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If your family is as generous as both mine and my husband’s, I am sure you have encountered the dilemma of trying to make a hand-me-down piece of furniture work in your home. Why is it that something that looks so perfect at your parent’s house doesn’t quite work in your own? Think of it like a puzzle piece that you try to fit in a different puzzle… it is not going to work unless it fits with the surrounding pieces.

When my mom recently sold our home in Nashville, my husband and I decided to have some of the pieces we had left there (along with  one very important hand-me-down) shipped to California. Anyone who has ever moved cross-country knows this is no minor expense, but it proved well worth it to get “Big Blue”. Big Blue is my mom’s beloved bed with a blue toile linen headboard. The selling feature to my husband was that it came with a king size memory foam mattress.

However, the beautiful headboard that was once the focal point in my mom’s bedroom was not settling in quite right in our new house (moving to California is a harsh adjustment for any southern belle and Big Blue is nothing if not a belle). What was bugging me the most was the background of the toile (which is gray-ish) looked dirty against my warm, creamy walls. I lived with everything in the room “as is” for a couple months knowing that changing the headboard would never be an option, so I needed to find a solution to make my room work with this new piece.

Before: The linen headboard looks dirty against the cream wall. It did not seem to bother my design assistant sitting on the bed ;)

Before: The linen headboard looks dirty against the cream wall. It did not seem to bother my design assistant sitting on the bed 😉

Here is my thought process: The headboard is the dominant piece in the room. I need to use it as my starting point and working out. Remember that… if you ever have a piece that feels like it is fighting the rest of the space, use it as your starting point. Other variables I was unable to change, two large, dark dressers and my bedside table. Other than that, I wanted to start with a blank canvas so I cleared off all my walls and surfaces. I lived with that for a couple of days waiting for inspiration to hit me, which it did! I remembered this beautiful French antique mirror that I picked up at the flea market this summer intending to use it in my daughters room. It had been re-finished in gray-ish blue that just might work with that gray in the background of the toile. I have always loved the look of a small-scale starburst mirror over a bed, and thought my look could be like a French cousin. It worked, I liked it. This move inspired the rest of my design. I needed to ditch my curtains (painful but necessary) and select a more dramatic paint color. Here is the key, I selected my paint color to be an exact match of the darkest shade of blue in the toile headboard (Novelty Navy by Dunn Edwards).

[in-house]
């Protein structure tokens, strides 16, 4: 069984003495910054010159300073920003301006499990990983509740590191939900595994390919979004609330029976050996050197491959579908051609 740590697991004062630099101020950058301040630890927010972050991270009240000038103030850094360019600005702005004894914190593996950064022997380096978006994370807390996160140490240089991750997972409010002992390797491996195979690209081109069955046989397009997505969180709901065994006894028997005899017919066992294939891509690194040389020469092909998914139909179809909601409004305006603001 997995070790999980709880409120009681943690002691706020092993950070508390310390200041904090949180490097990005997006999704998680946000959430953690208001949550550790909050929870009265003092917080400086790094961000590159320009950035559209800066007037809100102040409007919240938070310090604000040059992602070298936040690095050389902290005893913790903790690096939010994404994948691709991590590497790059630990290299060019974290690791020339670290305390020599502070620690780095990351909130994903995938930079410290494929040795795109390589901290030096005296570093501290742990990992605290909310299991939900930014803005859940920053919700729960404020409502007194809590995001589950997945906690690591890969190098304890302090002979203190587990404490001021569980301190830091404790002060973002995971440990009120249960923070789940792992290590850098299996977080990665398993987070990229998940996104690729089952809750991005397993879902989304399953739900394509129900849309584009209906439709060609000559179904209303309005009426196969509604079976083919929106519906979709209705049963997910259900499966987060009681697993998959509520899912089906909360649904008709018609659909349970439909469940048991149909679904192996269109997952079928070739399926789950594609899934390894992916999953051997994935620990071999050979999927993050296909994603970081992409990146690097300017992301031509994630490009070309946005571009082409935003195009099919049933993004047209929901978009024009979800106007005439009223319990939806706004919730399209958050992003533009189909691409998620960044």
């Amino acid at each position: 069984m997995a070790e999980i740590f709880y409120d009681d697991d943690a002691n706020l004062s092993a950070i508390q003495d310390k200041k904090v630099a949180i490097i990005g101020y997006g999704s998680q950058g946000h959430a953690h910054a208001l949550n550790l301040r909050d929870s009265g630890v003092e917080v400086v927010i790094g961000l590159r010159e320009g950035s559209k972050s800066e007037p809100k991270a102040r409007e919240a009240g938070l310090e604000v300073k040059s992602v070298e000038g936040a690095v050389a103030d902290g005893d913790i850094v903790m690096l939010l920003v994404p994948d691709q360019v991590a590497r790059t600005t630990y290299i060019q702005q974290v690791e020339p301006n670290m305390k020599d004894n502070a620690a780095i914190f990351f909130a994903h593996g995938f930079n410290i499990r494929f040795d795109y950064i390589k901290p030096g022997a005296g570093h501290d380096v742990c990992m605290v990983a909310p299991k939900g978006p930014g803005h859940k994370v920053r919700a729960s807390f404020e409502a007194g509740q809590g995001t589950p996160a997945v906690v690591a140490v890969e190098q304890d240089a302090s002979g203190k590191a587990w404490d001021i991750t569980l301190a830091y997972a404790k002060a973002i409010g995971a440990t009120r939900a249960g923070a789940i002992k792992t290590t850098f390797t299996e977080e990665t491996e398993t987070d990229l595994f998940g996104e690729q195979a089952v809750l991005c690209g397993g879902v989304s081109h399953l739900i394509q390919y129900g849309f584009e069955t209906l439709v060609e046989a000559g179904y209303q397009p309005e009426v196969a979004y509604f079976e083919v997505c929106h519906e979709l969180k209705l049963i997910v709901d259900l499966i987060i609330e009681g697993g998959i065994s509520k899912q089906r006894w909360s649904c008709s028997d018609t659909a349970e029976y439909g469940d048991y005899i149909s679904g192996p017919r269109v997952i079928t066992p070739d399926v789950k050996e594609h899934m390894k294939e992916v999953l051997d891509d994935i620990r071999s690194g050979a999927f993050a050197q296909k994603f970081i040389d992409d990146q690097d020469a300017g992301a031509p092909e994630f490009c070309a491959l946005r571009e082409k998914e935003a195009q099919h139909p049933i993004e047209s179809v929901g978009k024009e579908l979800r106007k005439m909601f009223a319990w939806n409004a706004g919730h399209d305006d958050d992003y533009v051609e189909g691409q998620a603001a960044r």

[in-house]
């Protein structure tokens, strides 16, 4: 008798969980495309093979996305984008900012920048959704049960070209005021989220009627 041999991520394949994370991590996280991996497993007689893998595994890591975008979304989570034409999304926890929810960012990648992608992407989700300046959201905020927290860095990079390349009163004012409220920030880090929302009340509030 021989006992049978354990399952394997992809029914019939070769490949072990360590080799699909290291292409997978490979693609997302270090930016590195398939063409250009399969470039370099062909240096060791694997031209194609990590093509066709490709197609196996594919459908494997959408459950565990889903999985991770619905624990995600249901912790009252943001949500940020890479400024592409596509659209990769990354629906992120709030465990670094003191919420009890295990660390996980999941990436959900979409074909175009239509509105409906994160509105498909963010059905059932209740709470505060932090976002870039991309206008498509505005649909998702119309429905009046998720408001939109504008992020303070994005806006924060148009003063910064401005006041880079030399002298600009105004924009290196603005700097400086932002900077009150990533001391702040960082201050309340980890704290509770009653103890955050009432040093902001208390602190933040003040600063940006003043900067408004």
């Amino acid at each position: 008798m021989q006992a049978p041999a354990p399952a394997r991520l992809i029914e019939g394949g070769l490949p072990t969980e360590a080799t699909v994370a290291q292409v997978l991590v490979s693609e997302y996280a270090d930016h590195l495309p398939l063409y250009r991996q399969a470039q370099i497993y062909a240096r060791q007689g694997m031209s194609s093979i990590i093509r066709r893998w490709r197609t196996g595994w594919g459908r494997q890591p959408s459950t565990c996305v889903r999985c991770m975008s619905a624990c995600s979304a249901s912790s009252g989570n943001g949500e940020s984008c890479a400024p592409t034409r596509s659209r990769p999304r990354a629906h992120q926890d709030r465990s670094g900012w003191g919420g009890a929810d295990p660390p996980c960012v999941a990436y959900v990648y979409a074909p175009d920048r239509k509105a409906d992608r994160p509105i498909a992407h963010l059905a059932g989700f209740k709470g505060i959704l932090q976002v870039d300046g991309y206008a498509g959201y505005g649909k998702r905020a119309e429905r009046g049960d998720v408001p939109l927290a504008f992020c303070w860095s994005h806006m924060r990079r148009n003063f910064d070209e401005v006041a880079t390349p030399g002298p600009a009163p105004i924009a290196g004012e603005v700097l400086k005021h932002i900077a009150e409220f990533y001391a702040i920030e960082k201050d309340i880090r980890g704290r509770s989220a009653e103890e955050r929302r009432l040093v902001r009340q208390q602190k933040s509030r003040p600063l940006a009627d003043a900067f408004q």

Total Chaos

Total Chaos

Good thing I had the Kardashians on hand to help get me through this project.

Good thing I had the Kardashians on hand to help get me through this project.

Going dark in your bedroom can be intimidating, but this just felt so right. It felt so right that I could not wait for my painter and went ahead and painted myself. The finished product is a room that feels rich and cohesive. The dark walls and toile headboard have enough chemistry that the room feels full but balanced. I selected a much more edited collection of prints and art to re-hang, all of which really pop with the contrasting wall color.

After

After

 

After: I love how this vignette really pops against the dark walls.

After: I love how this vignette really pops against the dark walls.

After

After

I share this example because it is something to keep in mind if you ever find yourself inheriting a family heirloom that is hard to work with. Try to make the focal points in each room compliment one another. Not long ago I helped someone who had a very special family dining set with chairs covered in silk fabric imported from France (the color scheme included ivory, pink, peach and gold) in a green dining room with a very fine oriental rug (with colors including navy and red). While all of these pieces are beautiful on their own, we needed to make them work together in the same space. The history behind the fabric and the chairs inspired our selection of a new paint color, which was a pale peach. The space has much better energy now and the wall color actually seems to disappear while you are in the room, really showcasing the gorgeous dining chairs.

Finding a starting point is always the best way to develop your design. If it is not something existing like Big Blue or the dining chairs, find a fabric, wallpaper, paint color… anything that speaks to you and build your design from there!

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